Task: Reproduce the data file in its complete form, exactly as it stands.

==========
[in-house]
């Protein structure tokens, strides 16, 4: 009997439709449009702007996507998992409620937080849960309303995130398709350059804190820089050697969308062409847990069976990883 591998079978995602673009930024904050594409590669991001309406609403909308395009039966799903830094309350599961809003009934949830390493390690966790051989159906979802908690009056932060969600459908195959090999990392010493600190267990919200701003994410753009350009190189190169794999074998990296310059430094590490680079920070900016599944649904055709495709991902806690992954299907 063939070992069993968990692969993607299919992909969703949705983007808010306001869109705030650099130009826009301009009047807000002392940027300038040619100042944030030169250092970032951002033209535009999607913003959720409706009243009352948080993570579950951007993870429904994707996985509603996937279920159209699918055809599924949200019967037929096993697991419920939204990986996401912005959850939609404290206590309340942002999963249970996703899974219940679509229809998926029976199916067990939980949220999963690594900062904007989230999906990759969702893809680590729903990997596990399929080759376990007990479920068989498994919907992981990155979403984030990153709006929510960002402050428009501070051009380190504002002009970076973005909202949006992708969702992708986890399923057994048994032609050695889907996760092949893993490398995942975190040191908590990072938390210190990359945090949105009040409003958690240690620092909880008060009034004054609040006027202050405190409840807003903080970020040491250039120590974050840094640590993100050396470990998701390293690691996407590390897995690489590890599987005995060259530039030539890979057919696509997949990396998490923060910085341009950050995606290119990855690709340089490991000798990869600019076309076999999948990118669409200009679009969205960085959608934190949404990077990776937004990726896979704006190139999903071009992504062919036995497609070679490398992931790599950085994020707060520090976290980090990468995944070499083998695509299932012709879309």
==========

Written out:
[in-house]
């Protein structure tokens, strides 16, 4: 009997439709449009702007996507998992409620937080849960309303995130398709350059804190820089050697969308062409847990069976990883 591998079978995602673009930024904050594409590669991001309406609403909308395009039966799903830094309350599961809003009934949830390493390690966790051989159906979802908690009056932060969600459908195959090999990392010493600190267990919200701003994410753009350009190189190169794999074998990296310059430094590490680079920070900016599944649904055709495709991902806690992954299907 063939070992069993968990692969993607299919992909969703949705983007808010306001869109705030650099130009826009301009009047807000002392940027300038040619100042944030030169250092970032951002033209535009999607913003959720409706009243009352948080993570579950951007993870429904994707996985509603996937279920159209699918055809599924949200019967037929096993697991419920939204990986996401912005959850939609404290206590309340942002999963249970996703899974219940679509229809998926029976199916067990939980949220999963690594900062904007989230999906990759969702893809680590729903990997596990399929080759376990007990479920068989498994919907992981990155979403984030990153709006929510960002402050428009501070051009380190504002002009970076973005909202949006992708969702992708986890399923057994048994032609050695889907996760092949893993490398995942975190040191908590990072938390210190990359945090949105009040409003958690240690620092909880008060009034004054609040006027202050405190409840807003903080970020040491250039120590974050840094640590993100050396470990998701390293690691996407590390897995690489590890599987005995060259530039030539890979057919696509997949990396998490923060910085341009950050995606290119990855690709340089490991000798990869600019076309076999999948990118669409200009679009969205960085959608934190949404990077990776937004990726896979704006190139999903071009992504062919036995497609070679490398992931790599950085994020707060520090976290980090990468995944070499083998695509299932012709879309």